Tuesday, July 24, 2007

Musurgia Universalis

"It must be the case for all celebrated polymaths, in every century,
that they themselves know, as surely as they know anything,
that they, like us, do not know everything." [Stephen Jay Gould]


Musurgia Universalis frontispiece



schematics of organ



ossicles - comparative anatomy



mnemonic device - Guidonian hand



larynx/thorax - comparative anatomy



birdsong as musical scores



musical abacus



stringed instruments



more stringed instruments



wind instruments



Euterpe with Cerberus at her feet



arca musarythmica



bouncing sounds off walls



piping sound in a house



piping sound to a statue



hydropneumatic musical box component schematics



chime component - Musurgia Universalis



hydropneumatic organ



automatic hydraulic organ



clock bell chime via pulleys



hydraulic automata



automatic hydraulic organ



Genesis creation via organ harmonics



Typus Sympathicus Microcosmi cum Migacosmo



two male bodies in segmented proportions



Circulus Universorum

[click on images for much enlarged versions]



Athanasius Kircher SJ - 'Musurgia Universalis', 1650.
Online at the University of Strasbourg: Volume One, Volume Two. [links updated Dec. 2013]
"Kircher's best-remembered work is also his second largest. Musurgia Universalis is an exhaustive compendium of musical knowledge at the transition point between sacred renaissance polyphony and secular Baroque music. Much of Musurgia is dedicated to a survey of contemporary music, including the first published mention of the baroque 'doctrine of the affections' in which music is ideally analogous to human emotions. Many surviving compositions by Frescobaldi, Froberger and other baroque masters are due to Kircher's extensive transcriptions and reproductions of scores in Musurgia. Kircher speculates on the music of early cultures and reproduces a melody he claimed to have seen on a manuscript in Sicily dating back to ancient Greece, making it (if authentic) the oldest surviving example of musical notation. A large part of the book is devoted to the history of instrumentation, including the anatomy of voice and hearing, and an extensive theory on acoustics entitled 'Magia Phonocamptica, sive de Echo', in which he described sound as 'the ape of light'.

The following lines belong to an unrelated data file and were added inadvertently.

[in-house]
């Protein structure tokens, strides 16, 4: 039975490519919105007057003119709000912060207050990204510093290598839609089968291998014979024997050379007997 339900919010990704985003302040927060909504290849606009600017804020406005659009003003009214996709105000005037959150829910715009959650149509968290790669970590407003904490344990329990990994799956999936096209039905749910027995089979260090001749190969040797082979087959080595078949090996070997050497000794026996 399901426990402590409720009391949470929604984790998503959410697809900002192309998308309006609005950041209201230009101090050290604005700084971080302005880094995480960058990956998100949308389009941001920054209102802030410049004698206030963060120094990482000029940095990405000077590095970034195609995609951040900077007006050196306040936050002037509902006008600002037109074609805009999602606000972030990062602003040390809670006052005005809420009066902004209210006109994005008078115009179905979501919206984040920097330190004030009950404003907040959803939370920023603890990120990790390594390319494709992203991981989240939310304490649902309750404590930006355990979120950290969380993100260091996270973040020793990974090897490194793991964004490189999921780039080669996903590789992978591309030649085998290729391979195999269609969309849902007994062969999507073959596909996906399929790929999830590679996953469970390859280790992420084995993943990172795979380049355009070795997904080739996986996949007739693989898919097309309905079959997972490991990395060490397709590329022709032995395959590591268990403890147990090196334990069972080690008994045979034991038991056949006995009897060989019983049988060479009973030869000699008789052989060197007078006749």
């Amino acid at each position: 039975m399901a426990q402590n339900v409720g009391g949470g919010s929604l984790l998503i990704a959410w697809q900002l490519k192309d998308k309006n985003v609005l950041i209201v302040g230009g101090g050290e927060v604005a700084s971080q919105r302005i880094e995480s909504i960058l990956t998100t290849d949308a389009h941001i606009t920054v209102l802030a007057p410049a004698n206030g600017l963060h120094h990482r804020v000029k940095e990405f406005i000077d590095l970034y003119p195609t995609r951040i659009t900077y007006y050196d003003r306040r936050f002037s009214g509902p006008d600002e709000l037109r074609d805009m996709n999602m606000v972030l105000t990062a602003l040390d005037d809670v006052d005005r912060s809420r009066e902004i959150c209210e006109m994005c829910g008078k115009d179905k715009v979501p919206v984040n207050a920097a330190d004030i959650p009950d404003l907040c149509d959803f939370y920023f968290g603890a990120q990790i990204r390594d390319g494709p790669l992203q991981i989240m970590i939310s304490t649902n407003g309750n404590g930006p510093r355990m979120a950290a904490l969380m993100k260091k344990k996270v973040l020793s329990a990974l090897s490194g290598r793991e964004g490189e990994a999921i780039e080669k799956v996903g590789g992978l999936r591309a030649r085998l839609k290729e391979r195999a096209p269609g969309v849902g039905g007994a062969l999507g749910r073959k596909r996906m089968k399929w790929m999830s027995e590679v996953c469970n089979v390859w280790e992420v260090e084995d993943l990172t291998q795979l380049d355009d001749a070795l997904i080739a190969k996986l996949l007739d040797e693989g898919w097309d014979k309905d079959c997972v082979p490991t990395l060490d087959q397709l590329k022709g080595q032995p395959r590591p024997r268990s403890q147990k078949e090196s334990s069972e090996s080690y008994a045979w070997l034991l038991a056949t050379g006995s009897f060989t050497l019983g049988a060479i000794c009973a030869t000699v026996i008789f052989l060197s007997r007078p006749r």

Kircher professes the Boethian concept of musical harmonies' mathematical correspondences within the body, the heavens, and the natural world, and concludes with a discussion of the unheard music of the nine angelic choirs and the Holy Trinity. Kircher's research in music and acoustics led to many innovations and inventions, particularly in the area of amplification and sound design, which he would expand upon in his Phonurgia nova (Kempten 1673). Other devices created the illusion of talking statuary, hydraulically powered mechanical music-playing automata, the aeolian harp (which was revived and venerated by the English romantic poets as a model of divine inspiration), the hearing aid, and the arca musarithmica: a primitive mechanical computer that would compose simple random compositions, as well as write messages in cipher, calculate the date of Easter in any year, and design fortifications." [source]

7 comments :

Karla said...

A fine Guidonian hand there, not to mention those excellent lutes and viols. I must confess, however, that some of the images have me sorely baffled as to how Kircher connected them to music. Anatomy meets polyphony, perhaps?

The Lone Beader said...

I used to play the viola, so I love these illustrations=:)

Karla said...

Perhaps we sometime viola players are naturally drawn to these things.

Ross said...

Precious. Thankyou for unearthing.

Paulo Brabo said...

Tremendous.

guin said...

i like the ilusttrations on echos

Dan Shaddick said...

fantastic - thank you!

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